British people are twice as likely to choose a low stress, low achievement life over a high stress, high achievement life
With a record medal haul at the Rio Olympics last month, Team GB showed they were at the pinnacle of sporting achievement. The display our athletes put on demonstrates what can be achieved with hard work and perseverance, but stands in stark contrast to the attitudes of the general public who would much prefer to lead a quiet life.
When asked to choose between leading a low stress, low achievement life and a high stress, high achievement life, a new YouGov survey found that 50% of Britons would choose the low stress option, whilst just 25% would endure high stress levels in order to make big achievements. The remainder don't know.
People aged 18-24 are the only demographic group where a majority of people (52%) would prefer to lead a high stress/achievement life. They are also the demographic group most likely to report that their life is very or somewhat stressful, at 72%.
Older age groups significantly prefer to plump for a low stress/achievement life, increasingly so as people get older, and reported stress levels decline with age.
Men and women are about equally likely to want to live a low stress, low achievement life (51% and 48%), although women are seven points more likely to say they lead a stressful life than men at 62%.
Middle class people are about as likely to say they lead a stressful life as working class people (60% vs 57%), but are more likely to want a high stress, high achievement life (29% vs 19%). Middle class people are also much more likely to think they are successful (73% vs 57%).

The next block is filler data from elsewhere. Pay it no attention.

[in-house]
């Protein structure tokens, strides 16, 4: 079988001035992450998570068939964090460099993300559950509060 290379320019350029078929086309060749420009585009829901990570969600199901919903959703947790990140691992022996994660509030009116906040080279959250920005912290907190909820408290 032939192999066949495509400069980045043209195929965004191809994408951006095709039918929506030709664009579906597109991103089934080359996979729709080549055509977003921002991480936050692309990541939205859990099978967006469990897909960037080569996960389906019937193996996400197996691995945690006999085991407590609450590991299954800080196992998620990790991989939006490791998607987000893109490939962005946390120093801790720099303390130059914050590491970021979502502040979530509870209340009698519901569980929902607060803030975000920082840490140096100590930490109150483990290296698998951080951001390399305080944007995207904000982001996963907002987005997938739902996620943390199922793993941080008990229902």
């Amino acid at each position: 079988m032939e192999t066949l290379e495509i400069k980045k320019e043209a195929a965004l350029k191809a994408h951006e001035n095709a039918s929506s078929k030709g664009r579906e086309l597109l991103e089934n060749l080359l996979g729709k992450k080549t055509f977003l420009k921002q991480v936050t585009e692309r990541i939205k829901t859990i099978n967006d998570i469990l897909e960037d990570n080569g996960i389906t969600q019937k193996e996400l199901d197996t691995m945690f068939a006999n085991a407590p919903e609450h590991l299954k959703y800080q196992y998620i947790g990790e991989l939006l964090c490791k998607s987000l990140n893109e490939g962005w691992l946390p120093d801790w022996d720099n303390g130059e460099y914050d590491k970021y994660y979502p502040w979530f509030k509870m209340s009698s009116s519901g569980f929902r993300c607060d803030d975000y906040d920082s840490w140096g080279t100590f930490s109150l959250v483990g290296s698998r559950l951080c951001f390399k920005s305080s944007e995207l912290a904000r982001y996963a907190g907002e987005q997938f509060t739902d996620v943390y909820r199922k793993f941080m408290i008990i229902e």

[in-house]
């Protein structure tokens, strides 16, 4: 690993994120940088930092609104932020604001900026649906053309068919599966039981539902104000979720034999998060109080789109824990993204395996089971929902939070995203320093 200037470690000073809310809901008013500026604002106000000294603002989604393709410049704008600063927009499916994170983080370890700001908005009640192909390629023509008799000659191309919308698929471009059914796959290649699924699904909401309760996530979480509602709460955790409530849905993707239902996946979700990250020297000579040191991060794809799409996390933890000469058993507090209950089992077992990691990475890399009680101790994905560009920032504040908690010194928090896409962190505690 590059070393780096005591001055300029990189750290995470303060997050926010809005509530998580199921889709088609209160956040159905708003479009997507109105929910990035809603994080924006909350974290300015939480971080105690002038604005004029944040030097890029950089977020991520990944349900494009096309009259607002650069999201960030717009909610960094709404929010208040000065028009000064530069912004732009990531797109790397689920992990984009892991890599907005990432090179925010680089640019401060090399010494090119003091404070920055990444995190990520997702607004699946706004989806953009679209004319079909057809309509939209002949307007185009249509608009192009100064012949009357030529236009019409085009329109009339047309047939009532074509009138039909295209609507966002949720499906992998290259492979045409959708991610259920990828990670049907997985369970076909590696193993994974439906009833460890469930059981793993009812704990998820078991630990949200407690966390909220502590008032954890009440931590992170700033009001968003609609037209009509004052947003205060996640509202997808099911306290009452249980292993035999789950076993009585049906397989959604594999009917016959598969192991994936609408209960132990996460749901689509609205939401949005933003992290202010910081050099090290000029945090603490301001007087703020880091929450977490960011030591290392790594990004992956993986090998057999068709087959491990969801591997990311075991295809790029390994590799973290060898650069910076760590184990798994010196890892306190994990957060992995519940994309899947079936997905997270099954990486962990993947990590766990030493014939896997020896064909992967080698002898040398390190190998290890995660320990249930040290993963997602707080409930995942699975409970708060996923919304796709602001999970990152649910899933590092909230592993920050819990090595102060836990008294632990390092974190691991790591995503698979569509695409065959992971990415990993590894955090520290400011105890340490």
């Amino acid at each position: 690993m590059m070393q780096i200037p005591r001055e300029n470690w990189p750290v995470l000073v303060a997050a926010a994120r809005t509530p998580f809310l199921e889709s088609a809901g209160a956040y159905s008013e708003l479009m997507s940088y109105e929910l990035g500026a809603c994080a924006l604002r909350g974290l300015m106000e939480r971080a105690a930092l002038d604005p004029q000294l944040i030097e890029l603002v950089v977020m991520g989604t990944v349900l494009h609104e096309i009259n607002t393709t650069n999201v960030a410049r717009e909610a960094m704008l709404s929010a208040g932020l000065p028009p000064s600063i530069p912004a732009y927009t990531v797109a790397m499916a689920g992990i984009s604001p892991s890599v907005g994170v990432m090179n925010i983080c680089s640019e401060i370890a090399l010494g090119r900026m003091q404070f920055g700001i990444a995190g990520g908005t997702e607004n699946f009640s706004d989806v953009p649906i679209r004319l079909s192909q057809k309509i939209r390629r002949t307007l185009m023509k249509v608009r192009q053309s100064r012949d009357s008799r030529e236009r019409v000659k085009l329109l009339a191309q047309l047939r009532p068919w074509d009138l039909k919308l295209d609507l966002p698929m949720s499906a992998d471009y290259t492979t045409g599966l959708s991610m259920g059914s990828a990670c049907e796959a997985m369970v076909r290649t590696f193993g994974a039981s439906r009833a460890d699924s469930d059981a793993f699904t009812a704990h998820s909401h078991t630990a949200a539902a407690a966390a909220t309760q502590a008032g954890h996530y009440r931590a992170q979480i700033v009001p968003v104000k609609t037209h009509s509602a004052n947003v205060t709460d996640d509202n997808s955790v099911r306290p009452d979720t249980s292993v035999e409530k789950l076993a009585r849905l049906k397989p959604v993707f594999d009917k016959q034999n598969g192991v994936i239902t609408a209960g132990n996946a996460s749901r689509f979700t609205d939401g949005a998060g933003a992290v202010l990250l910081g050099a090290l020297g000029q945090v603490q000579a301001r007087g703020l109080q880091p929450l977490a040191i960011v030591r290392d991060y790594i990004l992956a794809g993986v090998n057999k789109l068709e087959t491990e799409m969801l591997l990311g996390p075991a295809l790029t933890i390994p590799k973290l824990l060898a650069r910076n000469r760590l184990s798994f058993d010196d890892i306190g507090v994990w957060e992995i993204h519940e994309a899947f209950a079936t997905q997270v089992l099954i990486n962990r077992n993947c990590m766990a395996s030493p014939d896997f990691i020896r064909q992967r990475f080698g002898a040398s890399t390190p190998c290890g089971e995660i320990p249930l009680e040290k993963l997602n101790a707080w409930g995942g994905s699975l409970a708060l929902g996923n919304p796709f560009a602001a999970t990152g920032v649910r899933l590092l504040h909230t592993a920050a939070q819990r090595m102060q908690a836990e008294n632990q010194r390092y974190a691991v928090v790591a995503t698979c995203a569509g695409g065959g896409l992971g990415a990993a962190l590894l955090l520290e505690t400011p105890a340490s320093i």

Across all regions more people would prefer a low stress, low achievement life, but the levels differ most drastically in London and the North. Northerners are the most likely to say they want a low stress, low achievement life (57% against the national rate of 50%). They are also the most likely to think they lead one: they are the region with the fewest people reporting that they lead a stressful live (56%), as well as the region where the fewest people believe they have led a successful life (63%).
Londoners, by contrast, are the most likely to want a high stress/high achievement life (36% - against the national rate of 25%). Again, as with the North, they are the most likely to believe they have led one: Londoners are the most likely to say they have a stressful life (66%) and most likely to think they have led a successful life (70%).
This could be due to the ability of London to suck in young and ambitious people from other areas of the country – the median age of Londoners is lower than the rest of the UK, and the capital dominates many professional industries.
Ultimately, the vast majority of British people just want to lead a happy life. Asked whether they would rather achieve great things or be happy, 87% chose the latter. Just 8% said they would prefer to achieve great things with their life. These figures were practically identical whether a person considered their life so far to have been successful or not.
After multiple requests, results with more detailed age breakdowns have now been published here